Trump exempts senior staff from ethics rules

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The White House on Wednesday evening released its list of waivers to the Trump administration ethics pledge, exempting at least a dozen White House officials from the rules.

The list includes ex-lobbyists who joined the administration to work on policy areas they had covered for their K Street clients. Two comprehensive waivers give whole swaths of White House employees a waiver from the ethics pledge. 

Trump’s ethics pledge, contained in an executive order, came along with promises that he would “drain the swamp” of the Washington influence industry. 

{mosads}The release comes right before the June 1 deadline, and immediately following a White House conflict with the Office of Government Ethics (OGE), which compiles ethics waivers from other agencies. The White House had questioned OGE’s authority to request the waivers, but ultimately said the spat had been a misunderstanding.

White House counsel Don McGahn and the leader of the White House ethics office, Stefan Passantino, vetted the waivers.

Trump’s ethics pledge is aimed at cutting down on conflicts of interest, banning ex-lobbyists for two years from working on matters they dealt with for paying clients. It is based on a standard set by the previous president, Barack Obama. 

One waiver gives a blanket exemption to all political appointees in the Executive Office of the President, allowing them to talk to the media about policy matters.

Stephen Bannon, President Trump’s chief strategist, is the former head of conservative news outlet Brietbart. The waiver from ethics rules would allow him to contact his former outlet.

Another blanket waiver allows all commissioned officers in the White House to communicate with Republican political organizations — including the Republican campaign arm, Trump’s presidential campaign, and a group for GOP governors — about broad policy areas. 

The White House told the Associated Press on Wednesday that waivers were only granted if recusing themselves from issues was not a feasible option.

“To the furthest extent possible, counsel worked with each staffer to recuse from conflicting conduct rather than being granted waivers, which has led to the limited number of waivers being issued,” White House spokeswoman Lindsay Walters said, according to AP.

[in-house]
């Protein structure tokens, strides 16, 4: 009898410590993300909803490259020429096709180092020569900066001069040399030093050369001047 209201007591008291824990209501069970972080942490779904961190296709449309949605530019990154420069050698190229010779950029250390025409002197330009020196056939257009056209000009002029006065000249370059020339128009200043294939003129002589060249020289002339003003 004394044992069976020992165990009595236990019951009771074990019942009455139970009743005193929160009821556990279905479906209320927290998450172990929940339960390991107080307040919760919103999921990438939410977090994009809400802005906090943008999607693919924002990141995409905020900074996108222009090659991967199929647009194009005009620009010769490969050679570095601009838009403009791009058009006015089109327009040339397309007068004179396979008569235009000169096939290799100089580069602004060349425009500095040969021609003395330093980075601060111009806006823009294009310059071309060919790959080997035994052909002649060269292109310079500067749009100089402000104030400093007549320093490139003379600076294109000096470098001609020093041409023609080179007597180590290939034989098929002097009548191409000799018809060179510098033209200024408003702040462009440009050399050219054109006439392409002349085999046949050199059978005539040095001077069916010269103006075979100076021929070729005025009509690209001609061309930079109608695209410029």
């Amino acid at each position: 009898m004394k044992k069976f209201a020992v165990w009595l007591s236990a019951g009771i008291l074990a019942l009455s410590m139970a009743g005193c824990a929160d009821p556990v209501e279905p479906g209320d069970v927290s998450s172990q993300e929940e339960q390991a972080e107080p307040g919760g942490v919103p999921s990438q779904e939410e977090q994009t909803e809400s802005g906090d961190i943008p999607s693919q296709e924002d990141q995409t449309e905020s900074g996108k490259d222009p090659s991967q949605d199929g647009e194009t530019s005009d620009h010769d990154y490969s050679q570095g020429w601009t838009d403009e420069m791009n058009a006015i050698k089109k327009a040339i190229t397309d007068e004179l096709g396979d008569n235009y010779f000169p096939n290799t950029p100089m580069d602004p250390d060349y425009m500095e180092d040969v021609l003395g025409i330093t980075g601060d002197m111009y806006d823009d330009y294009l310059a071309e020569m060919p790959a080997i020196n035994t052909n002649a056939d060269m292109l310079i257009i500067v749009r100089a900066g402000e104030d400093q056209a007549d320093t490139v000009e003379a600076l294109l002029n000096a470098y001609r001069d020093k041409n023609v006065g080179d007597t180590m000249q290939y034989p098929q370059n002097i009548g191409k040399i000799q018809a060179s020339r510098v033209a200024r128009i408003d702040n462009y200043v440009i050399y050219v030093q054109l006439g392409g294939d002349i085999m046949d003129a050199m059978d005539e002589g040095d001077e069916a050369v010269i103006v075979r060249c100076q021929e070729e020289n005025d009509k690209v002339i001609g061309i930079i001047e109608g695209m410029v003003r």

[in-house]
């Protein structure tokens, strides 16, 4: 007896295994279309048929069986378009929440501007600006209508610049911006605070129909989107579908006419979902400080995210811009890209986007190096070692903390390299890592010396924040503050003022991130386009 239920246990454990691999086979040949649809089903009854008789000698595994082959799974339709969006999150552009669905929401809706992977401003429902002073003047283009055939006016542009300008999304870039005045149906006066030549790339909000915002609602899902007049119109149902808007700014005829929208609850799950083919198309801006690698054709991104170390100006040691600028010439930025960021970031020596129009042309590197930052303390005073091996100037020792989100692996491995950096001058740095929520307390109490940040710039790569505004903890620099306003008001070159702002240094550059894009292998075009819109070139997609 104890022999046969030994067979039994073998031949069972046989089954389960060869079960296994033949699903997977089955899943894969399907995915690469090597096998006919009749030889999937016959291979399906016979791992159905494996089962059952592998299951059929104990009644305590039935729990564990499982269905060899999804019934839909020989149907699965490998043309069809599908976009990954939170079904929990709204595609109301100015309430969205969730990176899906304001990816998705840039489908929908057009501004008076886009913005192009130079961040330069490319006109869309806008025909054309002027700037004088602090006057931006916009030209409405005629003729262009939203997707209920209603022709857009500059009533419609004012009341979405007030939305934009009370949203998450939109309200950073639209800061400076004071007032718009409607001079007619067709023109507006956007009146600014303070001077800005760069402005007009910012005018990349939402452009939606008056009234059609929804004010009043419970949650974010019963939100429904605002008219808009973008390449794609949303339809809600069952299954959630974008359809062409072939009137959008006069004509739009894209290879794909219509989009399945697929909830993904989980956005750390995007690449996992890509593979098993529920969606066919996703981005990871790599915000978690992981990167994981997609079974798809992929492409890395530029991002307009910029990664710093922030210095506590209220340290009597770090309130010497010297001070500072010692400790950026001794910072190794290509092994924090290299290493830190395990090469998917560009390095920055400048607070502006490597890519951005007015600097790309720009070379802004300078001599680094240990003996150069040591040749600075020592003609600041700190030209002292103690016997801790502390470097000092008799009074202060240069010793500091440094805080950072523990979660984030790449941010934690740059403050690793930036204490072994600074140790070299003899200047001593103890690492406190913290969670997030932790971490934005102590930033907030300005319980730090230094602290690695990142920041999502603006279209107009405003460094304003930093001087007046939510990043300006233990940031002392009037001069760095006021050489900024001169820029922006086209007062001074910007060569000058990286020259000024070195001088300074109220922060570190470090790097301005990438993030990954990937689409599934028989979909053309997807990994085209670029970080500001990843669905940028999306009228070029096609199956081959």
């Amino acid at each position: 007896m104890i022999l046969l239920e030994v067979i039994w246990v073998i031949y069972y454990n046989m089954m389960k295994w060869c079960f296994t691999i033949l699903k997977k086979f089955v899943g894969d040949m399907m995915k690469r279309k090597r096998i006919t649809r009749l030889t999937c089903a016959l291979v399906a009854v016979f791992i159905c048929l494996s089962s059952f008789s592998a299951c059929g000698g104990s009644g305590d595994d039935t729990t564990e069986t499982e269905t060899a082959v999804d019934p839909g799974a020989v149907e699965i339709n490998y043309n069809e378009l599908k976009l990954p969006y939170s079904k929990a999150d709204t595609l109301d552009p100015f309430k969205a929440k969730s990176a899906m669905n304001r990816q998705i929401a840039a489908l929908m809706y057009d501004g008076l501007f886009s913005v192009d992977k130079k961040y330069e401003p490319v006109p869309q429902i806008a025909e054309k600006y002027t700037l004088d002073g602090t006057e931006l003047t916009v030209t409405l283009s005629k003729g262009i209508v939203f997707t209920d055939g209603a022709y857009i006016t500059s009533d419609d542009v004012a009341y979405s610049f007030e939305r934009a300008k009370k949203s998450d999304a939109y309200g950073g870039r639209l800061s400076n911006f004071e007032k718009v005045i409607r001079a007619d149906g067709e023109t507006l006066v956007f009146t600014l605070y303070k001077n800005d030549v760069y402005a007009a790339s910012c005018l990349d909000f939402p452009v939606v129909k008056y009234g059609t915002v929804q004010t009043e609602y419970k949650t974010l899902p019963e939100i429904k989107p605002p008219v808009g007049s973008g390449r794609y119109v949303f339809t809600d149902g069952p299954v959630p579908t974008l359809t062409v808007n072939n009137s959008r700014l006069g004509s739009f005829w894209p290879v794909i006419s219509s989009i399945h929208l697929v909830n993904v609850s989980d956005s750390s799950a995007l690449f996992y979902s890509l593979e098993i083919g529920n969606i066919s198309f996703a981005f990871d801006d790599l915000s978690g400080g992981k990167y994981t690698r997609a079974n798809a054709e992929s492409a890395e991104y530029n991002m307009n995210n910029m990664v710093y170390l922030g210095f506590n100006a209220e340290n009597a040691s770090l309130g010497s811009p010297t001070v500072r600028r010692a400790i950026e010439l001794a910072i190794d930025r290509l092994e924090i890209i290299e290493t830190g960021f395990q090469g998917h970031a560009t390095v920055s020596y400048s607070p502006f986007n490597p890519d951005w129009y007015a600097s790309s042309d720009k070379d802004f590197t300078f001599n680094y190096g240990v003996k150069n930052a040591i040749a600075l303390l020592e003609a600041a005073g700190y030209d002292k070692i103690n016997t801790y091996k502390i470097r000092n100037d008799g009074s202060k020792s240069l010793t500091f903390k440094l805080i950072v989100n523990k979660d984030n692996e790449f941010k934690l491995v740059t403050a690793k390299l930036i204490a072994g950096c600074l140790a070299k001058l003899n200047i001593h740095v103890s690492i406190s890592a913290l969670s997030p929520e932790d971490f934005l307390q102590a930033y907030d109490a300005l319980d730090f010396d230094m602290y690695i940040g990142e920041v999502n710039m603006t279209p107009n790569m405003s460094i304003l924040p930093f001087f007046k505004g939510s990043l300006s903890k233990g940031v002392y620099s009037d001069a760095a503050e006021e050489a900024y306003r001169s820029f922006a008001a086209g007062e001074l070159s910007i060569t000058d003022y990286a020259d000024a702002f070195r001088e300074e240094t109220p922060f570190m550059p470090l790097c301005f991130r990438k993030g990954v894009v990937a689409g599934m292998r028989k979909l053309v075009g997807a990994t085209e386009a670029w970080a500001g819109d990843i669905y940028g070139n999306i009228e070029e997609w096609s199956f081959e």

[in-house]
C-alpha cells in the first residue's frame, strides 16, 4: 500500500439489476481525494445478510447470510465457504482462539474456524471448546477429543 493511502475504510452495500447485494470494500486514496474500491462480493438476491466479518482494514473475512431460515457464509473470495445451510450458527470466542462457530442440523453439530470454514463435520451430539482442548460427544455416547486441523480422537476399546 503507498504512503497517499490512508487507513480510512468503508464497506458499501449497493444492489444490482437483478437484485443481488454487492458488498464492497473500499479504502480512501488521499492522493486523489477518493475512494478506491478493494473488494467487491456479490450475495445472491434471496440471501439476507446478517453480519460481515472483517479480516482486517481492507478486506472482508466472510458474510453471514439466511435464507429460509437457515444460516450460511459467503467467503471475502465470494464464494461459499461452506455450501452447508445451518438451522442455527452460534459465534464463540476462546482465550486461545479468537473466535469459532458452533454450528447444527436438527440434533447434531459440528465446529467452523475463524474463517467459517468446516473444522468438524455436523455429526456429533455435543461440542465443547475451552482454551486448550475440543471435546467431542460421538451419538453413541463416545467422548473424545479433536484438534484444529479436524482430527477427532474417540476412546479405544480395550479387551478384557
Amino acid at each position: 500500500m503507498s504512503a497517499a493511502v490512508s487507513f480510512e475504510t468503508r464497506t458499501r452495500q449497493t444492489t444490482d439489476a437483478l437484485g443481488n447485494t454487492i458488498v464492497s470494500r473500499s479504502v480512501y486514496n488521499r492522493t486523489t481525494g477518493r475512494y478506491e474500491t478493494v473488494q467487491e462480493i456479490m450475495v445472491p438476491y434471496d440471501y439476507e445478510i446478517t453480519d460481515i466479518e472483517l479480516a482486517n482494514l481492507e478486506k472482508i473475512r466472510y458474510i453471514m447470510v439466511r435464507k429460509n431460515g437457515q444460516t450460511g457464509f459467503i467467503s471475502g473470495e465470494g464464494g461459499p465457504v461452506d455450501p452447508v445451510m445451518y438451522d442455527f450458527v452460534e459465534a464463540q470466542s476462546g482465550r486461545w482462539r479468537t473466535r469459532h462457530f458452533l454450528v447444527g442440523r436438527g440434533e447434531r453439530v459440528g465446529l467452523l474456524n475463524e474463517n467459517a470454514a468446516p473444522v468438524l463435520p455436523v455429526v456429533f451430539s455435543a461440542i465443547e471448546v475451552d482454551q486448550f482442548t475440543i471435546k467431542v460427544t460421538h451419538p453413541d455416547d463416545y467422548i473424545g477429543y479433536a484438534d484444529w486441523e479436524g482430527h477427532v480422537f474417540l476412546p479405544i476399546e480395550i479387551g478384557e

In the case of former energy lobbyist Michael Catanzaro, now working as Trump’s top energy adviser, there is a “public interest” in having him work on the same issues on which he lobbied.

“The Administration has an interest in you working on covered matters due to your experience and expertise on these issues. It is important that you participate in covered matters, and disqualification from such matters would limit the ability of the White House Office to effectively carry out its duties,” reads Catanzaro’s waiver, which allows him to help shape policy on Clean Air Act issues, the Renewable Fuel Standard and Obama-era energy rules like the Clean Power Plan, the Waters of the United States rule and methane regulations.

Shahira Knight, who previously worked as a lobbyist for Fidelity, obtained a waiver to work as Trump’s chief adviser on tax and retirement policies.

Her waiver includes the same clause, clearing her to work on everything from the Treasury’s regulations on corporate inversions to Labor Department rules about state-run retirement plans and issues surrounding health savings accounts.

Only four ex-lobbyists snagged ethics waivers. The other two are Joshua Pitcock, who formerly worked as Indiana’s only lobbyist in Washington, and Andrew Olmem, a former financial services lobbyist from Venable who is now able to work directly on economic policies as the No. 2 on the White House National Economic Council.

The other seven named officials are former lawyers, consultants or political figures.

White House chief of staff Reince Priebus, former head of the Republican National Committee, received a waiver in order to “participate in communications and meetings involving the Republican National Committee.”

Kellyanne Conway, who preciously worked as a GOP pollster, is now able to contact her former clients without running afoul of ethics rules. She now serves as an adviser to Trump.

The Trump administration wants to hold meetings and communicate with Conway’s former clients, her waiver says, “on issues of importance to the administration, and your position requires you to interact with [those former clients] … in order to further [the administration’s] interests.”

Not being able to communicate with those groups — which included Koch-backed group Freedom Partners, the National Rifle Association, the Right to Life Committee, Citizens United and the Tea Party Patriots, among others — “would limit the ability of the White House Office to effectively carry out Administration priorities.”

Like others who received waivers, Conway is not permitted to discuss a “particular matter involving a specific parties,” which includes, among other things, an “investigation, application, request for a ruling or determination, rulemaking, contract, controversy… or other proceeding that is focused on identified parties and in which” any of Conway’s clients is either involved with or represents. 

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